I’ve decided I’m going to open source the server-side scripts for DreamZZT too. I’ve decided to write everything as a a Vanilla extension, so in theory all you would need to do to run a DreamZZT server would be to install Vanilla and activate the DreamZZT extension.
Here are some screenshots of the admin section:
I’m hoping to have the online tasks system finished this weekend, so I can tackle the online save storage and finally the online leaderboard.
To spice up the online aspects of DreamZZT, I’m playing around with an XBox Live-style achievements system:
Aside from a score bonus, completed tasks would also be viewable on the web. Of course, the tasks will be a bit more challenging when it’s out of testing 😛
The tasks runs independent of the ZZT game, so they can be added to any game without modifying the original game file.
Some of the more realistic tasks I have in mind for Town:
- Talk to a tree (touch the ZZT-OOP object named “tree” or whatever that tree’s name is)
- Crack the safe (Walk into the bank vault area where the gems are, probably by defining a box the player walks through. Or collecting the purple key inside the safe.)
- Find the combination (No more invisible walls on the board with the bank vault combination)
- Bear Hunt (Kill x bears, need to count how many are in the game and come up with a reasonable amount to kill)
- Treasure Hunt (same as above, but with gems. Probably more than 3.)
- And? (touch the “Congratulations! You found an ampersand!” object)
I’m sure I’ll come up with more once I get further into it.
As a follow-up to my previous post, I think I’m going to offer an online save game storage service along with DreamZZT. Users that want to participate in the leaderboard will download the zzt game file through the client, and if they want to save their game, it will be saved to the server. That should hopefully deter casual cheating.
To make that happen, I’ve brought back the DZZT.NET in-game browser:
I ripped out my hacked-together HTTP code and replaced it with libcurl which should be more reliable, and also allows for HTTP POST and HTTP PUT methods.
Interestingly, the only other game besides Town that I had up on that site was the ZZT Tour, and it’s no longer 100% playable. It revealed a few bugs that have cropped up since the C++ rewrite that I’ll have to fix.
King of Town
I’m thinking about having an online leaderboard for DreamZZT. The only issue is that it’s too easy to cheat, both from within DreamZZT and from outside it as well. I’m thinking about adding a special value in the unused parts of the world header to indicate whether you’ve cheated or not. This value would be cleared by DreamZZT’s editor and debug console, and external editors should also ignore it.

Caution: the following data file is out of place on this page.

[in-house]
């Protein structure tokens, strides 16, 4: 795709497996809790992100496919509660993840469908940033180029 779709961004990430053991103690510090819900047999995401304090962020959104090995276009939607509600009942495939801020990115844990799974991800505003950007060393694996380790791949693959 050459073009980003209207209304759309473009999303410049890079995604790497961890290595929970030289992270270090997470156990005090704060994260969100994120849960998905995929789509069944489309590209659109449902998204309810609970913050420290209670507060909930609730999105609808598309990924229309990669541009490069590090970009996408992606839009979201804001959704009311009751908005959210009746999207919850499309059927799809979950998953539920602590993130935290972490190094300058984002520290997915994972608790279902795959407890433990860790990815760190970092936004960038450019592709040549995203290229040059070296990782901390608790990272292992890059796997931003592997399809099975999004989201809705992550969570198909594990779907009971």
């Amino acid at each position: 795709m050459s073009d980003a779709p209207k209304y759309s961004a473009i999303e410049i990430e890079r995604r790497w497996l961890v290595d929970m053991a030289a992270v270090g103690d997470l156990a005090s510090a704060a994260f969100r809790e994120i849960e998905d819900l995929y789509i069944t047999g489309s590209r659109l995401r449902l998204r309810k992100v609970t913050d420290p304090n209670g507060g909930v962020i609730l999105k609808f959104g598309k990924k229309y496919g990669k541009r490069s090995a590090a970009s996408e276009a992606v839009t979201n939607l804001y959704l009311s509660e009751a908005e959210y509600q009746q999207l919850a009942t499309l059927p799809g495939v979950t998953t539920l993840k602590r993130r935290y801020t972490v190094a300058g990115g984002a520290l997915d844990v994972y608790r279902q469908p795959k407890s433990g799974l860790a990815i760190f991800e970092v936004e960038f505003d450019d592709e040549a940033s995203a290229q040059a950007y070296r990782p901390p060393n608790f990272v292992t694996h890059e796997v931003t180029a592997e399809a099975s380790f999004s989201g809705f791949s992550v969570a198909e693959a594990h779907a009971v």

The drawback to that is since both DreamZZT and KevEdit are both open-source, there’s nothing preventing someone from adding support for this flag to KevEdit (or ZZTAE or another ZZT editor) and creating modified game files that still pass the cheating test.
Getting the high score would be as easy as changing your score in KevEdit, saving the file, and then dying in DreamZZT. Or distributing a modified game file with a new object that simply runs:
#give score 10000000
I’d consider running the leaderboard on the honour system, but the Z2 crowd aren’t the most mature group of people. Even if I tie the scores to the forums.c99.org accounts like DCSquares, it’s still a lot of administration work to have to determine whether a score is legitimate or not, and to go through and ban users caught cheating.
Move over KevEdit…
I added a few more widgets to the dialog box system: NumericInput, Slider, Direction, and tweaked I RadioGroup to be more usable. The result is the ability to edit object properties in the DreamZZT editor:
You can also modify the board properties:
It’s almost to the point where you could create a new game from within DreamZZT. I still need to write a board picker widget and a text editor for editing ZZT-OOP scripts.